While possible allometric (unequal) development of the arms was mentioned for Tyrannosaurus, they did not discuss its possible relation with the evolution of carnivorous dinosaurs (theropods) in general, and birds in particular. The topic had laid abandoned for 20 years when, as an undergraduate, I noticed this trend, but not in development (ontogeny). Rather, I saw it in the evolutionary variation of theropod dinosaurs. If we compare different dinosaurs species, smaller species tend to show larger arm proportions. I plotted humerus vs. femur length (femur provides a good proxy for body size in general) and obtained pretty good values (R (r2)=0,87) demonstrating a negative allometric trend in the evolution of theropod arm size. I presented these results at two scientific meetings, and my very fist peer-reviewed article in the (now defunct) monthly news bulletin of the Museum of Natural History of Chile (Vargas 1999, link in the reference).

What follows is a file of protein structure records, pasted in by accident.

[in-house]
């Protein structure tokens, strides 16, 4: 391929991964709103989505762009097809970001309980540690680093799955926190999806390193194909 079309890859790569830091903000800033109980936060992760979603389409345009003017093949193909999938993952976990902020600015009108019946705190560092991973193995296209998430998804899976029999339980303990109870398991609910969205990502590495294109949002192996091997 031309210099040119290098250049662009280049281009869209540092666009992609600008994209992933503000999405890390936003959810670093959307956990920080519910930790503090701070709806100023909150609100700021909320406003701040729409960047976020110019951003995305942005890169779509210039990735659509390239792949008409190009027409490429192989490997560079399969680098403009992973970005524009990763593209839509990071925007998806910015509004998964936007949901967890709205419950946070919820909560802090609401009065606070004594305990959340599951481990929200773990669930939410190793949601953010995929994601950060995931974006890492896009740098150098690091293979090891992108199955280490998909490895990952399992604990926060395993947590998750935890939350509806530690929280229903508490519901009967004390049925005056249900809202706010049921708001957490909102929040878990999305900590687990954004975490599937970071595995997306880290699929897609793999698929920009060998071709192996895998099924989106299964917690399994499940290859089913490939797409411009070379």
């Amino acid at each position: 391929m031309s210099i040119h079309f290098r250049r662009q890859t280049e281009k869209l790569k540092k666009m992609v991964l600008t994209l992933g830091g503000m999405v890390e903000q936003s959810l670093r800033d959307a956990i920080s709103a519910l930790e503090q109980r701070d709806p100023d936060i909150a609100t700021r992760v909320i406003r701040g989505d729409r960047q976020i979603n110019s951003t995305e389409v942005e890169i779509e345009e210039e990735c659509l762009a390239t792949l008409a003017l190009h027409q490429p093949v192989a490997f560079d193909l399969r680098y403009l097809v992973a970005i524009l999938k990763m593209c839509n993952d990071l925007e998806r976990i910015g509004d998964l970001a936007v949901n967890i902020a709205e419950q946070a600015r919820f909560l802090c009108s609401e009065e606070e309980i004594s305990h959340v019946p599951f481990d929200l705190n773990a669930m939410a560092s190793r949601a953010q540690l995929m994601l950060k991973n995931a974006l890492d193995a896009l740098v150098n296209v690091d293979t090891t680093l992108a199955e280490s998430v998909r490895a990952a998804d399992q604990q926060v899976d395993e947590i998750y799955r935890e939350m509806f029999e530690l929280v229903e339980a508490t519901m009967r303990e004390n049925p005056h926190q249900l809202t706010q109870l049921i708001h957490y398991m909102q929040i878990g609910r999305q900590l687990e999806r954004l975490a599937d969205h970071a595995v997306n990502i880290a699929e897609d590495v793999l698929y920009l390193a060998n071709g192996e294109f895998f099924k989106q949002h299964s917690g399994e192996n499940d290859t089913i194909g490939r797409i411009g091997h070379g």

From Vargas 1999
As a hypothesis for explaining such an intriguing general trend among species, I proposed it to reflect common descent from an ancestor in which the arm grew slower than the body (negative allometry) . A prediction of this developmental hypothesis is that most theropods will show proportionally larger humeri at developmental stages earlier than those showing proportionally smaller humeri. However I also noted that development can evolve, and that some theropod lineages could have lost this pattern, specially ornithomimids, where large forms like Gallimimus bullatus show long arms. I also pointed out that a negative allometry was consistent with the proposal of paedamorphosis for the evolution of long arms at the origin of birds.